What do hearing aids, exercise, support groups and travel have in common? They all are ways that individuals suffering from Alzheimer’s Disease, specifically, or dementia, generally, can fight these diseases’ progression. Even more important, they help to fight the personal isolation that accompanies these frightening conditions.
We often associate dementias with older adults and the stereotypic confusion that can characterize the individuals with the diagnoses. But it is not just a condition of older adults as the recent public disclosure of The University of Tennessee women’s basketball coach, Pat Summit, highlights. Ms. Summit is just 59 as she goes public with her diagnosis, and it helps others to understand that it can happen as early as 30 and 40 years of age. Younger onset Alzheimer’s Disease technically speaking is the manifestation affecting those under age 65, and there are 250,000 new cases in America every year. Yet, there are ways to fight the downward spiral of dementia.
Hearing aids may seem an unlikely fix for dementia. Yet, it is simplybecause hearing aids enhance the clarity of communication and therefore the connection between dementia patients and others that they help alleviate the isolation and bolster memory. When dementia patients can hear more clearly, that connection also helps calm the anxiety that they may otherwise feel when living in a world that is confusing. Hearing aids cannot “cure” dementia, but they can help a patient navigate more confidently.
Exercise can be a helpful boost as well as it improves the blood flow and releases calming endorphin into the bloodstream. For a variety of medical conditions, health care providers often talk about the role that “performance status” plays in a patient’s ability to cope. Being more fit helps dementia patients cope just as being fit also helps cancer patients while they fight a tumor or surgical patients as they recover from a procedure.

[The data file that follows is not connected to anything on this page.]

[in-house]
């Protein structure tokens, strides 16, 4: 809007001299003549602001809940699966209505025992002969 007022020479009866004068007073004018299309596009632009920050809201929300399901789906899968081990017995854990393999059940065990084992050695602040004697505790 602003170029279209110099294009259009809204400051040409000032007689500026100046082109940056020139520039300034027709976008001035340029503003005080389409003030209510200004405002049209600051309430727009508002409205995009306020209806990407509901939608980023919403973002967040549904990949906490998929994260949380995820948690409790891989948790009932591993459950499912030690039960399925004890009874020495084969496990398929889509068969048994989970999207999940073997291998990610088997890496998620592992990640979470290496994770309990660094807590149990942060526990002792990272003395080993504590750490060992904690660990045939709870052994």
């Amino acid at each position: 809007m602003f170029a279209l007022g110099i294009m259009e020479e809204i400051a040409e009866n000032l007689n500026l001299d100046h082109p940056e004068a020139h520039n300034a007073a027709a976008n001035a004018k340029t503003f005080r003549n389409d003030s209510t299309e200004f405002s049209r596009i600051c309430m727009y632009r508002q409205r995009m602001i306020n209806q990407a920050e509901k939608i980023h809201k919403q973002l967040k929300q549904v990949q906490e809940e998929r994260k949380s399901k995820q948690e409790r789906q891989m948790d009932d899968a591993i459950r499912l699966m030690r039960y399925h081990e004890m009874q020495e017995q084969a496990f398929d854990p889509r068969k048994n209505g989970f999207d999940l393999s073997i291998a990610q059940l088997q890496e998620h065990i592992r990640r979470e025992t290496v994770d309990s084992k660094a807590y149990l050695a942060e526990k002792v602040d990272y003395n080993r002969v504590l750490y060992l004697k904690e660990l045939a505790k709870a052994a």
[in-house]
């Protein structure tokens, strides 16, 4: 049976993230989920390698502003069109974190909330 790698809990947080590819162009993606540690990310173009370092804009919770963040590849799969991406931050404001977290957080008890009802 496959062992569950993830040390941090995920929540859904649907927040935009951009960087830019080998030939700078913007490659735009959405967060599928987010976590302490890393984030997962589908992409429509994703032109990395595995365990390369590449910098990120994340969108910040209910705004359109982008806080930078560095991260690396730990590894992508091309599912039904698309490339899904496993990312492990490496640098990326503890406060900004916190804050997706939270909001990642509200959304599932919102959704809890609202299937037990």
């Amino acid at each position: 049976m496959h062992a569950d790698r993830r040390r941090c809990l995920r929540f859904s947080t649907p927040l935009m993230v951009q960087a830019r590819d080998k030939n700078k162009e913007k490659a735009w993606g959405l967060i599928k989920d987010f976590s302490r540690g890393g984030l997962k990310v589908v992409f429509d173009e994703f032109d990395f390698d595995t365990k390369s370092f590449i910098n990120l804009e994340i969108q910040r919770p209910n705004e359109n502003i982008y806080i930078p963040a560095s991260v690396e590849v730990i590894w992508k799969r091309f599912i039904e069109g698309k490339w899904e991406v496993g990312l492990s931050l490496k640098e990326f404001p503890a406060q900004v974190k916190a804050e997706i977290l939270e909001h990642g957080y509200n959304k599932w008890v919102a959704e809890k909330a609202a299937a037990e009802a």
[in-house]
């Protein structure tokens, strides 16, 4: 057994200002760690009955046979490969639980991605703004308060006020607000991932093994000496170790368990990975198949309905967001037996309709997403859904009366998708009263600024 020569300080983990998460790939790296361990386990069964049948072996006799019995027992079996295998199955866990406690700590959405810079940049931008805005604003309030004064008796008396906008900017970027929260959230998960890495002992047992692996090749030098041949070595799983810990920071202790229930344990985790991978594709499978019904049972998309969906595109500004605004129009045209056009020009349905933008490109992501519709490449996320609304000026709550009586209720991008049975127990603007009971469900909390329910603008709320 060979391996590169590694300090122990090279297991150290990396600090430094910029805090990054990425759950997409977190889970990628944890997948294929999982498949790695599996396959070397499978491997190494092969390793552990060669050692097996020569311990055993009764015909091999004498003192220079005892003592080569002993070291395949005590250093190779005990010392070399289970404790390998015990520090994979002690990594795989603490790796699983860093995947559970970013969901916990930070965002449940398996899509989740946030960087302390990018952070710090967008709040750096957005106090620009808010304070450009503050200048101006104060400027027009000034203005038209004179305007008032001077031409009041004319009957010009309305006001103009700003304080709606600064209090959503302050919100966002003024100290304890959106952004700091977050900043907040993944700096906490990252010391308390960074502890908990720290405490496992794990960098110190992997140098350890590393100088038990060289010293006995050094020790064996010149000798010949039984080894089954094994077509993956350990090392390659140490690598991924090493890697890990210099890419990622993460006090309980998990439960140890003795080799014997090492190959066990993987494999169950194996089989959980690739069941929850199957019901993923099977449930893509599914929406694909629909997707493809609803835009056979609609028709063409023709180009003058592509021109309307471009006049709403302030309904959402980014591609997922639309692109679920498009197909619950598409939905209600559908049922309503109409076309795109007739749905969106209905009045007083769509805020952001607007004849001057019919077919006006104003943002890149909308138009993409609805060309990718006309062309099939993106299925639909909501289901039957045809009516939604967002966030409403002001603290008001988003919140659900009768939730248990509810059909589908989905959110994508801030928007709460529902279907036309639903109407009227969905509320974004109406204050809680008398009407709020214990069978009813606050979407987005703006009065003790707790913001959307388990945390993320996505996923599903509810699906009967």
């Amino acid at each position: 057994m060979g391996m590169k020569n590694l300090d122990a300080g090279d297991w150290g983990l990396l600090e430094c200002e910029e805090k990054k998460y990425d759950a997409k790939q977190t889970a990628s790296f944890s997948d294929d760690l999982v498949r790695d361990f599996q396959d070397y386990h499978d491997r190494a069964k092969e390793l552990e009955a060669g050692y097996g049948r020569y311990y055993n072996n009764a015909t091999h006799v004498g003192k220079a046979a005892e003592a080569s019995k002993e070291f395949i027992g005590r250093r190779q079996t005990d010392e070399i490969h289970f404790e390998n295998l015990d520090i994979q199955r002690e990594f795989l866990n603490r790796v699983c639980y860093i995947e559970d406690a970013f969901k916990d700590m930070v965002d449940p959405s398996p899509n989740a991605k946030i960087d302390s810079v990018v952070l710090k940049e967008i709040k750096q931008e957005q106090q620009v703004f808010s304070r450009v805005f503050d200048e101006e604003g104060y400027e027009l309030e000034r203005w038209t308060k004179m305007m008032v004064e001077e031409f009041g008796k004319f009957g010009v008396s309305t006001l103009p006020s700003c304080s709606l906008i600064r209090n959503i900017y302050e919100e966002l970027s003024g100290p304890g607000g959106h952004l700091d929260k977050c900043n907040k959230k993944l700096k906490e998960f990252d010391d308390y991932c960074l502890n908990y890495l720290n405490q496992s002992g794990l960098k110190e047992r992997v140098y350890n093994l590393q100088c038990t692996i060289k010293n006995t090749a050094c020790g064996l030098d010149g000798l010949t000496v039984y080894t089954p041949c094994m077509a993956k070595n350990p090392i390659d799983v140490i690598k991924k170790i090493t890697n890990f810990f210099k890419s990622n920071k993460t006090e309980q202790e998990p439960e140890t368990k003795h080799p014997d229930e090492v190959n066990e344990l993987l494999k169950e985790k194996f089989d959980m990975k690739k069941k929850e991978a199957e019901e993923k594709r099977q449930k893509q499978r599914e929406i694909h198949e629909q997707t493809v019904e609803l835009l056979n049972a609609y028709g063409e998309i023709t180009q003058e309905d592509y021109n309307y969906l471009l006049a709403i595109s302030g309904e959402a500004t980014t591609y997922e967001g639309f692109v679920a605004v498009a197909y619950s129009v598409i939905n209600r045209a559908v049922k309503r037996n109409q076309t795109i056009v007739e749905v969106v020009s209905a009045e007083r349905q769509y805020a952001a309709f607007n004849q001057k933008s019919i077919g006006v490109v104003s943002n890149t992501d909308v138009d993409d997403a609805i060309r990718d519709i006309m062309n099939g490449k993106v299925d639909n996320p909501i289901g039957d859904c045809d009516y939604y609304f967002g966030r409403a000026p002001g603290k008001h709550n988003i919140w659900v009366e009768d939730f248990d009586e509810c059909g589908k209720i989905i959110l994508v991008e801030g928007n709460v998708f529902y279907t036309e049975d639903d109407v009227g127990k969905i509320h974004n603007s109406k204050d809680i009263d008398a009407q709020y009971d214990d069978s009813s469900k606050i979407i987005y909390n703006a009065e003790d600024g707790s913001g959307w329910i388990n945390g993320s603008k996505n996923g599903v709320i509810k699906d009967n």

I had mentioned the importance of being connected for a person with dementia of whatever sort. Support groups become the new circle of friends who can truly understand what it is like. This is common across a whole host of medical predicaments from grieving widows and family to returning wounded warriors or recovering cardiac or orthopaedic surgery patients. Somebody else who has been there understands what co-workers, friends or even family cannot quite fathom.
Travel is a bit of all these. It is a way to have fresh new experiences that challenge a patient cognitively. When a person experiences what should be familiar settings like home as frighteningly unfamiliar, it can be reassuring to share travel experiences to strange and different places that – well – everyone will find strange and different as well.
Charlotte Bishop is a Geriatric Care Manager and founder of Creative Case Management, certified professionals who are geriatric advocates, resources, counselors and friends to older adults and their families throughout metropolitan Chicago. Please email your questions to Charlotte Bishop.